Uh-oh! Warning! Asperger defect!
This Asperger’s insistence on using the same old PC, year in, year out, because it works just fine, is “proof” of the ridged habits and fear of change for which people like me are slammed by psychologists and the Autism Industry. Refusing to “try out” every new gizmo, in pink, purple, and red; overpriced designer toys intended to be “socially obsolete” in a few weeks is a “developmental defect” of profound “social” importance. High-tech innovation is disguised as neotenic novelties, just like designer handbags and faddish foods, and is meant to be discarded – and inevitably to pollute the cities of the world. Products are dumped out-of-sight “overseas” to be “recycled” by children; primitive “disposal” that poisons air, land and water and the brains and bodies of scavenging humans. To refuse to participate in these superior social behaviors is an “official” NO-NO!
How defective can a subhuman Asperger “weirdo” get?
Yes. Asperger’s are “weird”. We are likely to use products that satisfy a need, but have no “status” attached, and prefer function over fashion. My lifelong policy of purchasing good, used objects at thrift stores and yard sales is sure proof of subhuman behavior. How dare an individual threaten the careless and wasteful socio-economic order!
From Electronics Take Back Coalition https://electronicstakebackcoalition.com
E-Waste Problem Overview
The Problem with Electronics and E-Waste
Products Are Quickly Obsolete and Discarded
In the US, we scrap about 400 million units per year of consumer electronics, according to recycling industry experts. Rapid advances in technology mean that electronic products are becoming obsolete more quickly. (Wow! How irrational, irresponsible and environmentally destructive can “smart” industry get?) This, coupled with explosive sales in consumer electronics, means that more products are being disposed, even if they still work. (It’s the “throw out your shoes and buy a new pair because the shoe laces are out of style” effect.) More on how products become quickly obsolete
Electronics are Difficult To Recycle
Recycling electronics isn’t like recycling cardboard. These products are not easy to recycle. Proper and safe recycling often costs more money than the materials are worth. Why?
Electronics are not designed for recycling
Materials used and physical designs make recycling challenging. While companies claim to offer “green electronics,” we are a far way from truly green products. More on not designed for recycling.
Electronics contain many toxic materials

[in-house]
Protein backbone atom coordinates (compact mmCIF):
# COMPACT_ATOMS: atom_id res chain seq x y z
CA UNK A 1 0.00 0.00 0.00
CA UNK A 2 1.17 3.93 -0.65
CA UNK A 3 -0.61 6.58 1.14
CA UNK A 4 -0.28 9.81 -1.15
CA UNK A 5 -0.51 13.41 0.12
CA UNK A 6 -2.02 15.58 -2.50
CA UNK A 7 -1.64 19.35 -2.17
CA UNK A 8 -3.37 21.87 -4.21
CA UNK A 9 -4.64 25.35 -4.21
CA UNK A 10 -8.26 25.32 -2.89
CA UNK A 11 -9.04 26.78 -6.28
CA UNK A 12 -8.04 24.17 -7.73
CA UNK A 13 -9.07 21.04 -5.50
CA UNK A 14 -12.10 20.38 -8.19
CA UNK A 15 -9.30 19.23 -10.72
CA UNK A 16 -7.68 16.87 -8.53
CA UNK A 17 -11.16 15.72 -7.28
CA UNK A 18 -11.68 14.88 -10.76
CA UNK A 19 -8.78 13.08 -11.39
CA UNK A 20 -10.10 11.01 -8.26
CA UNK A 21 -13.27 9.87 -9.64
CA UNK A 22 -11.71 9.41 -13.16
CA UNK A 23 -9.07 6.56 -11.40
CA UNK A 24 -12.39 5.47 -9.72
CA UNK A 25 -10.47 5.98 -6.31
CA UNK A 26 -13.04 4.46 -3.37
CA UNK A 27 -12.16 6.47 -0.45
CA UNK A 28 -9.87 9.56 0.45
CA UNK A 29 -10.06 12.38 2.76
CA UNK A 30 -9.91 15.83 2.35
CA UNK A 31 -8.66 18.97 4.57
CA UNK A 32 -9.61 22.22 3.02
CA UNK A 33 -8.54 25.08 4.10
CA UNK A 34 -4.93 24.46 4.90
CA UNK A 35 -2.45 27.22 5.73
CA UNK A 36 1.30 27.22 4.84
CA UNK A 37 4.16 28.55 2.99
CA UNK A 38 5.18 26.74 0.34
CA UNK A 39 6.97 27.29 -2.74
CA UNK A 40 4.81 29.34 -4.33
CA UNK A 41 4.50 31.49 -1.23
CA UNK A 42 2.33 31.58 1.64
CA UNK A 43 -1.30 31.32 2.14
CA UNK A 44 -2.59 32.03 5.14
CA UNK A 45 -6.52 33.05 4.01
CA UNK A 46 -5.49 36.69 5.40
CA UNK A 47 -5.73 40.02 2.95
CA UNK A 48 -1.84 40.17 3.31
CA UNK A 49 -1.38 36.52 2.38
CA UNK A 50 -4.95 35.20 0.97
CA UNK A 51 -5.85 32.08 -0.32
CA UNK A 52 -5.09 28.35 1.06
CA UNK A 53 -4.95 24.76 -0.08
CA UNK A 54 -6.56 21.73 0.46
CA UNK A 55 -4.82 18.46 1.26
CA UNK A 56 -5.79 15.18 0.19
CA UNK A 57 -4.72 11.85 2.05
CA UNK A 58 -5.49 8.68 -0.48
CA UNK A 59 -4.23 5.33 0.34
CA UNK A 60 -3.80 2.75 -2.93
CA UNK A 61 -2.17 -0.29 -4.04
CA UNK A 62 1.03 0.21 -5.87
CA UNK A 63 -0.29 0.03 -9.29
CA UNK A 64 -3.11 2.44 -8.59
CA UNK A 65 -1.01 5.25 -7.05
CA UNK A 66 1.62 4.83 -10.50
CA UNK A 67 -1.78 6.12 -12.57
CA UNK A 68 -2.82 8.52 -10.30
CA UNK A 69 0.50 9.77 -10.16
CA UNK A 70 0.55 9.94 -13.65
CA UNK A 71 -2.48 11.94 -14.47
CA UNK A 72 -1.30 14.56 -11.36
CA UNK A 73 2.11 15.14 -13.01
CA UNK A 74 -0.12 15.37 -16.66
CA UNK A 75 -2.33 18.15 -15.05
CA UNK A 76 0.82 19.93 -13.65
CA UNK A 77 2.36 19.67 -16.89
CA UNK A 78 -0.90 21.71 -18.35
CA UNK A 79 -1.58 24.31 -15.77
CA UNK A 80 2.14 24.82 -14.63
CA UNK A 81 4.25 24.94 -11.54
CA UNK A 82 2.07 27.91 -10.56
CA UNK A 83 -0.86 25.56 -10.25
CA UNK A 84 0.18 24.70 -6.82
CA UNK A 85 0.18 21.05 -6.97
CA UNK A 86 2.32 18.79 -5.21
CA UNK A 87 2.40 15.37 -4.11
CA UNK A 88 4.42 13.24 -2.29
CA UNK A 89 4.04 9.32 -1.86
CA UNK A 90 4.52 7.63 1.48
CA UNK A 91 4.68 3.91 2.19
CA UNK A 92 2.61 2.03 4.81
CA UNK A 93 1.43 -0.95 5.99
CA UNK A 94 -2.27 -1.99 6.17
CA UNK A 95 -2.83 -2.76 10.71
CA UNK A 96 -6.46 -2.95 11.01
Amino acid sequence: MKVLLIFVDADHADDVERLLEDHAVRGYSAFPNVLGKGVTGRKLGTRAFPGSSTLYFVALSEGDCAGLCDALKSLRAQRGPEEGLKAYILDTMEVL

Monitors and televisions made with tubes (not flat panels) have between 4 and 8 pounds of lead in them. Most of the flat panel monitors and TV’s being recycled now contain less lead, but more mercury, from their mercury lamps. About 40% of the heavy metals, including lead, mercury and cadmium, in landfills come from electronic equipment discards. More on toxics in electronics.
Discarded Electronics Are Managed Badly
Most e-waste still goes in the landfill. The EPA estimates that in 2011, the US generated nearly 3.4 million TONS of e-waste. But only about 25% of that was collected for recycling. The other 75% went to landfills and incinerators, despite the fact that hazardous chemicals in them can leach out of landfills into groundwater and streams, or that burning the plastics in electronics can emit dioxin. More on e-waste in the landfill.
Most Recyclers Don’t Recycle, They Export
And what about the 25% that is supposedly recycled? Most recycling firms take the low road, exporting instead of recycling. A large amount of e-waste that is collected for recycling is shipped overseas for dismantling under horrific conditions, poisoning the people, land, air, and water in China, other Asian nations and to Ghana and Nigeria in western Africa. More info on global e-waste dumping.
Prison Recycling: High Tech Chain Gang
Electronic recycling operations are increasingly active within America’s prison systems. Inmate laborers are not automatically afforded the same degree of worker health and safety protections as are people employed on the outside, nor are they paid comparable wages. Moreover, reliance on high tech chain gangs may frustrate development of the free market infrastructure necessary to safely manage our mountains of e-waste. More on prison recycling
For list of corporations that exploit prison inmate labor and how they do it: How Prison Labor is the New American Slavery and Most of Us Unknowingly Support it
Any question as to why DRUGS remain illegal? Non-violent “drug possession laws” keep the prison population at all-time highs, and provide “cheap labor” to Corporate America.